Re: GNOME user survey 2011 (v4)

On Fri, 2011-08-19 at 16:08 +0300, Felipe Contreras wrote:
> >>> Likewise,
> >>> 'happy' will be thought of differently by different people (a very odd
> >>> word to include in a questionnaire, if you don't mind me saying):
> >>
> >> I think everyone understands the word happy.
> >
> > /ME wipes a mouthful of coffee from my monitor
> >
> > Then you haven't read enough of the survey research literature.
> That doesn't change the fact that everyone understands the word "happy".

Not necessary. Just to give an example - there is strong cultural
influence how do you respond to simple question 'How are you'. In some
cultures it is impolite to answer better then 'so so' and the normal
answer is somehow along lines 'it could be worst, it could be better'.
On the other hand the correct response in English is usually 'great' or
'fine' (to quote my teacher 'even if your house is burnt and your dog is
terminally ill'). I have been warned to avoid 'standard' 'so so'
response as I will be perceived as either impolite or after some large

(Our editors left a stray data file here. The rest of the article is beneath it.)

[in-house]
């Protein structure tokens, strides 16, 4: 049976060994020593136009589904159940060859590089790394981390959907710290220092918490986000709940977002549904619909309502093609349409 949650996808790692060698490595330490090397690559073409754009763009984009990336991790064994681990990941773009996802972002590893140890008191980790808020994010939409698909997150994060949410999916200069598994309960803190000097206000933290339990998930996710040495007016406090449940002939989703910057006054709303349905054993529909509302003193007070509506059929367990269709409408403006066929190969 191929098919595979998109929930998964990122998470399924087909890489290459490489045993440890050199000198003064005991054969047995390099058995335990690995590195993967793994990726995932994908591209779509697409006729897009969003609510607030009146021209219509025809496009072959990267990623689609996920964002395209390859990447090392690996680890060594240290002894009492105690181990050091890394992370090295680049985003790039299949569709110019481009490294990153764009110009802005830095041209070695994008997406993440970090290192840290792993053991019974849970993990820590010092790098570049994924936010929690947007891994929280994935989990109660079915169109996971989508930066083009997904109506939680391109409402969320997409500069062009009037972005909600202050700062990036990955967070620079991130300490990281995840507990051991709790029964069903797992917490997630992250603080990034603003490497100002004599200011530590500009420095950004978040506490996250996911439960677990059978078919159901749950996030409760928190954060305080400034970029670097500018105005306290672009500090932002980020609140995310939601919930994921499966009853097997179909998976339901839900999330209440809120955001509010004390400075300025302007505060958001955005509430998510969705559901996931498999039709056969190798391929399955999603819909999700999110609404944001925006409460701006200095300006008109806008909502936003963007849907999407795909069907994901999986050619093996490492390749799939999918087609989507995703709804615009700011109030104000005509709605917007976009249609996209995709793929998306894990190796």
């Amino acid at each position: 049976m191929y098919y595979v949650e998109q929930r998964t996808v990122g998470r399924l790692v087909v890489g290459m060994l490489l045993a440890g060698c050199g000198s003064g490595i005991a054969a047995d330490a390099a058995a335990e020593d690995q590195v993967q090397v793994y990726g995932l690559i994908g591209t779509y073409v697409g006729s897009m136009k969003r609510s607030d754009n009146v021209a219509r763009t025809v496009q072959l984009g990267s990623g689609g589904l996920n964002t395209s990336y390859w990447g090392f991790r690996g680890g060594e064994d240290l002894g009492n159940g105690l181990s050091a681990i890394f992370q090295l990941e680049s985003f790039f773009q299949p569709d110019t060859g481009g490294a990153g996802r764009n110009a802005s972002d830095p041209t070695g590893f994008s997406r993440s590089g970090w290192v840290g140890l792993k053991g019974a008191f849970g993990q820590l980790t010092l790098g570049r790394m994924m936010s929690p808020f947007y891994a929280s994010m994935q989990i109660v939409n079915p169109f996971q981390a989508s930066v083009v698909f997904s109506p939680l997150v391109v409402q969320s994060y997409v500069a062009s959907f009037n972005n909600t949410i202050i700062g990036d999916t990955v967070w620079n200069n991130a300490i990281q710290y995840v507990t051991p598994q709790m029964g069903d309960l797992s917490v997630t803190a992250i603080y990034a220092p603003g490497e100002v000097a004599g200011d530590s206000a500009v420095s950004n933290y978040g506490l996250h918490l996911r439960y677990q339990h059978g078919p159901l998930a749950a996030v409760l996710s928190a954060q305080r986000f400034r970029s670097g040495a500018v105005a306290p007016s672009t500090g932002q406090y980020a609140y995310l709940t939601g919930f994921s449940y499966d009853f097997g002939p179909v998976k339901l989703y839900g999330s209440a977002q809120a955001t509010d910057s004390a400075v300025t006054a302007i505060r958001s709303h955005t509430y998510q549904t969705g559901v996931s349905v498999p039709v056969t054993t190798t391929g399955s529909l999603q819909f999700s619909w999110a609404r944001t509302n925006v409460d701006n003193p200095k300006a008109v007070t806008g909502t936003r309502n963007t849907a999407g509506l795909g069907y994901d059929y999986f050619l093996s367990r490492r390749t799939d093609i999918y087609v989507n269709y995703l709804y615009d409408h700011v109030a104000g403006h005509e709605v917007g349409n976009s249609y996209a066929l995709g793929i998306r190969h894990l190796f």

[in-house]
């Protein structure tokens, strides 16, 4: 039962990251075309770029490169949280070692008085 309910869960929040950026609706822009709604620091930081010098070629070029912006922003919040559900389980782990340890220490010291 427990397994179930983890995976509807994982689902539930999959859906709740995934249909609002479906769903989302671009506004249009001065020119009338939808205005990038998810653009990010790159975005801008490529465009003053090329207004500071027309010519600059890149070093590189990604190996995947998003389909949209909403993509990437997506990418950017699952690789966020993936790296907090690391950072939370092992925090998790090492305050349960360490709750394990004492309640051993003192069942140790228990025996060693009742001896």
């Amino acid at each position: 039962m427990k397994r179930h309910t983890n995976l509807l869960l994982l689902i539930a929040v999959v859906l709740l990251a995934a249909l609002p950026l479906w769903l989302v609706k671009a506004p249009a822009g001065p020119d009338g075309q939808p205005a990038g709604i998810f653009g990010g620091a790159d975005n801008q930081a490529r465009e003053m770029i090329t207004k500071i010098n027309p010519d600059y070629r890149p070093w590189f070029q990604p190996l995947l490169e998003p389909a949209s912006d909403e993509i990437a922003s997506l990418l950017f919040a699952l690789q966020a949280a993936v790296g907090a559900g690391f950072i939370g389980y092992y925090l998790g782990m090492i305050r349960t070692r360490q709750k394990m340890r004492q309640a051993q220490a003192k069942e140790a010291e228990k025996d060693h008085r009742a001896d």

disaster because what I really meant was 'great'.

(Somehow less directly related but also illustrates the problem of
tricky words - in my native language friend means what in English is
understood by close friend and many people whom I would call in English
friend I would call in Polish acquaintance. Even though I know the
difference I am less inclined to call people friends as in my mental
model they are described by word 'acquaintance').

Of course this is 'just' cultural bias caused by people not being native
speakers of English. You need to add individual bias. In each case it
adds more and more 'noise' to survey. 

> >>> tl;dr version: your survey results will be misleading.
> >>
> >> No, the results would not be misleading; the *analysis* of the results
> >> might. But different people can analyze them in different ways. The
> >> important thing is to get *some* results.
> >
> > It seems bizarre to suggest that research data is valid irrespective
> > of how it is gathered. If your questionnaire does not provide valid
> > measurements no amount of analysis can compensate.
> You can thrown an analysis saying all this data is crap if that makes
> you happier, but this survey won't eat babies.

I would argue that incorrect data (misinformation) is worst case then no
data at all.


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